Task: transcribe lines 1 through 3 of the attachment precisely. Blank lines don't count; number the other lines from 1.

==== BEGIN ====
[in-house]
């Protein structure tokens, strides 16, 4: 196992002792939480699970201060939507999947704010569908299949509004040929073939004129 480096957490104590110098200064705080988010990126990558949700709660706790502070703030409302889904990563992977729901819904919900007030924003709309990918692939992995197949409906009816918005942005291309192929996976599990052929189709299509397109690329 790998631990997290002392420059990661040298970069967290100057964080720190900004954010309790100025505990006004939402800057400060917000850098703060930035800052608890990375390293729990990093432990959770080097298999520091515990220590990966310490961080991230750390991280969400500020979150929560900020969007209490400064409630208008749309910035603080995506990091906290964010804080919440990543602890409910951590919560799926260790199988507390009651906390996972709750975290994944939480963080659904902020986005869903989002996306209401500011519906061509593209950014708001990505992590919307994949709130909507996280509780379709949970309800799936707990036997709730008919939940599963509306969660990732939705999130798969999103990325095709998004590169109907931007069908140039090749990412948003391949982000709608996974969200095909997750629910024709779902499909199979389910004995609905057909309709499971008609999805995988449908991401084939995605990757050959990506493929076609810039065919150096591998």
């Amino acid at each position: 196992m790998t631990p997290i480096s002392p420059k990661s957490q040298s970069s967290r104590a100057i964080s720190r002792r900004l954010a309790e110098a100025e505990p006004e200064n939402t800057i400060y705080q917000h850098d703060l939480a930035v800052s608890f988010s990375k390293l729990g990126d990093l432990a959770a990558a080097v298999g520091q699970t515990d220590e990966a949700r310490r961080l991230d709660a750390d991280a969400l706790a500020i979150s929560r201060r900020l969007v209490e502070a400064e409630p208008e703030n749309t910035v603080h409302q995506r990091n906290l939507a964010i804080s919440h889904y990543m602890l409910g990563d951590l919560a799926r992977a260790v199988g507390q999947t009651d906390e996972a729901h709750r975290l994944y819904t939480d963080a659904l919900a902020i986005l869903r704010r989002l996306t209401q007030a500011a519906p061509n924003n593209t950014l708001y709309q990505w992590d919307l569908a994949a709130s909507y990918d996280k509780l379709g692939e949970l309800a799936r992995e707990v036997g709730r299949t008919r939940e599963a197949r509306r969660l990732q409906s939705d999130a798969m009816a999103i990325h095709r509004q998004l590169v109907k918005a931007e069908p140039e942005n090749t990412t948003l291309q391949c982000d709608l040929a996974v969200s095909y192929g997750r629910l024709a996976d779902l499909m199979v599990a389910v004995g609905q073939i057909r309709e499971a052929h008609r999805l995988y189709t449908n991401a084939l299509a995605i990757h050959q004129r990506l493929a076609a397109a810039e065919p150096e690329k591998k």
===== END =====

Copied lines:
[in-house]
């Protein structure tokens, strides 16, 4: 196992002792939480699970201060939507999947704010569908299949509004040929073939004129 480096957490104590110098200064705080988010990126990558949700709660706790502070703030409302889904990563992977729901819904919900007030924003709309990918692939992995197949409906009816918005942005291309192929996976599990052929189709299509397109690329 790998631990997290002392420059990661040298970069967290100057964080720190900004954010309790100025505990006004939402800057400060917000850098703060930035800052608890990375390293729990990093432990959770080097298999520091515990220590990966310490961080991230750390991280969400500020979150929560900020969007209490400064409630208008749309910035603080995506990091906290964010804080919440990543602890409910951590919560799926260790199988507390009651906390996972709750975290994944939480963080659904902020986005869903989002996306209401500011519906061509593209950014708001990505992590919307994949709130909507996280509780379709949970309800799936707990036997709730008919939940599963509306969660990732939705999130798969999103990325095709998004590169109907931007069908140039090749990412948003391949982000709608996974969200095909997750629910024709779902499909199979389910004995609905057909309709499971008609999805995988449908991401084939995605990757050959990506493929076609810039065919150096591998």
């Amino acid at each position: 196992m790998t631990p997290i480096s002392p420059k990661s957490q040298s970069s967290r104590a100057i964080s720190r002792r900004l954010a309790e110098a100025e505990p006004e200064n939402t800057i400060y705080q917000h850098d703060l939480a930035v800052s608890f988010s990375k390293l729990g990126d990093l432990a959770a990558a080097v298999g520091q699970t515990d220590e990966a949700r310490r961080l991230d709660a750390d991280a969400l706790a500020i979150s929560r201060r900020l969007v209490e502070a400064e409630p208008e703030n749309t910035v603080h409302q995506r990091n906290l939507a964010i804080s919440h889904y990543m602890l409910g990563d951590l919560a799926r992977a260790v199988g507390q999947t009651d906390e996972a729901h709750r975290l994944y819904t939480d963080a659904l919900a902020i986005l869903r704010r989002l996306t209401q007030a500011a519906p061509n924003n593209t950014l708001y709309q990505w992590d919307l569908a994949a709130s909507y990918d996280k509780l379709g692939e949970l309800a799936r992995e707990v036997g709730r299949t008919r939940e599963a197949r509306r969660l990732q409906s939705d999130a798969m009816a999103i990325h095709r509004q998004l590169v109907k918005a931007e069908p140039e942005n090749t990412t948003l291309q391949c982000d709608l040929a996974v969200s095909y192929g997750r629910l024709a996976d779902l499909m199979v599990a389910v004995g609905q073939i057909r309709e499971a052929h008609r999805l995988y189709t449908n991401a084939l299509a995605i990757h050959q004129r990506l493929a076609a397109a810039e065919p150096e690329k591998k």